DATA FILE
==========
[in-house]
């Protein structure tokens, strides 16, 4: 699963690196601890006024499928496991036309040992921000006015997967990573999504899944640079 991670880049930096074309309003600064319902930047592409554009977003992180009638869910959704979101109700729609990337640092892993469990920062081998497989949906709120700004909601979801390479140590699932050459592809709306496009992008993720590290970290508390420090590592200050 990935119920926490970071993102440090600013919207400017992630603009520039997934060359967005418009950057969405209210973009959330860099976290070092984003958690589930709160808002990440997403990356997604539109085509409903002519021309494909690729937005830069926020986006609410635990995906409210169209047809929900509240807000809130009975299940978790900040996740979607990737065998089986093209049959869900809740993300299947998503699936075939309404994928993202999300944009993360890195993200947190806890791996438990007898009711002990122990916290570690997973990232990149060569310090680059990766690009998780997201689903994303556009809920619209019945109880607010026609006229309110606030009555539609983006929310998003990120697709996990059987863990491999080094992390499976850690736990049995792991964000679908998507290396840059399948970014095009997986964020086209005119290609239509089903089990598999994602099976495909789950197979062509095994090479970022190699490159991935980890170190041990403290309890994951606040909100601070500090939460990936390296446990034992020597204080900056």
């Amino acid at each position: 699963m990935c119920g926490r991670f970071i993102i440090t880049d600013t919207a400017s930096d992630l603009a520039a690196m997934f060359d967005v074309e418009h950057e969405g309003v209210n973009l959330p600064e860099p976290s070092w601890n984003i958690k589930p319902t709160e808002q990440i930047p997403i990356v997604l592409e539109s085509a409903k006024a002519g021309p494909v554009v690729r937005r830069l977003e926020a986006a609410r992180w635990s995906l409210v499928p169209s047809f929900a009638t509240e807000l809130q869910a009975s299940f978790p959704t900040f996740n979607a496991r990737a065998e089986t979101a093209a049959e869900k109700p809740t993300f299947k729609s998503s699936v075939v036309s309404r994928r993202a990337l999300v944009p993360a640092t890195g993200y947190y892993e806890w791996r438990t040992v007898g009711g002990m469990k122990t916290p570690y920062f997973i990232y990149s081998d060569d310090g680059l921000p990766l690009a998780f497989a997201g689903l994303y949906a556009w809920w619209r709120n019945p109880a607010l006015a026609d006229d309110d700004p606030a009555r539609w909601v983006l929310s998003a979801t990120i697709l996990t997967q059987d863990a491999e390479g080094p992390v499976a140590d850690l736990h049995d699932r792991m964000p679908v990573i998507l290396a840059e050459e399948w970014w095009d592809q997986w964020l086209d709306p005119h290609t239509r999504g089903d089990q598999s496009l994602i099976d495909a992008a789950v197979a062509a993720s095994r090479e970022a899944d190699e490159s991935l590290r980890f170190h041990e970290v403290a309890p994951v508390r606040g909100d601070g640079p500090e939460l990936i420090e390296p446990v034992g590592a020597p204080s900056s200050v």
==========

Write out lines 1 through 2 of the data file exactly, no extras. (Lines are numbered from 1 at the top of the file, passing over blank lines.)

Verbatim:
[in-house]
């Protein structure tokens, strides 16, 4: 699963690196601890006024499928496991036309040992921000006015997967990573999504899944640079 991670880049930096074309309003600064319902930047592409554009977003992180009638869910959704979101109700729609990337640092892993469990920062081998497989949906709120700004909601979801390479140590699932050459592809709306496009992008993720590290970290508390420090590592200050 990935119920926490970071993102440090600013919207400017992630603009520039997934060359967005418009950057969405209210973009959330860099976290070092984003958690589930709160808002990440997403990356997604539109085509409903002519021309494909690729937005830069926020986006609410635990995906409210169209047809929900509240807000809130009975299940978790900040996740979607990737065998089986093209049959869900809740993300299947998503699936075939309404994928993202999300944009993360890195993200947190806890791996438990007898009711002990122990916290570690997973990232990149060569310090680059990766690009998780997201689903994303556009809920619209019945109880607010026609006229309110606030009555539609983006929310998003990120697709996990059987863990491999080094992390499976850690736990049995792991964000679908998507290396840059399948970014095009997986964020086209005119290609239509089903089990598999994602099976495909789950197979062509095994090479970022190699490159991935980890170190041990403290309890994951606040909100601070500090939460990936390296446990034992020597204080900056």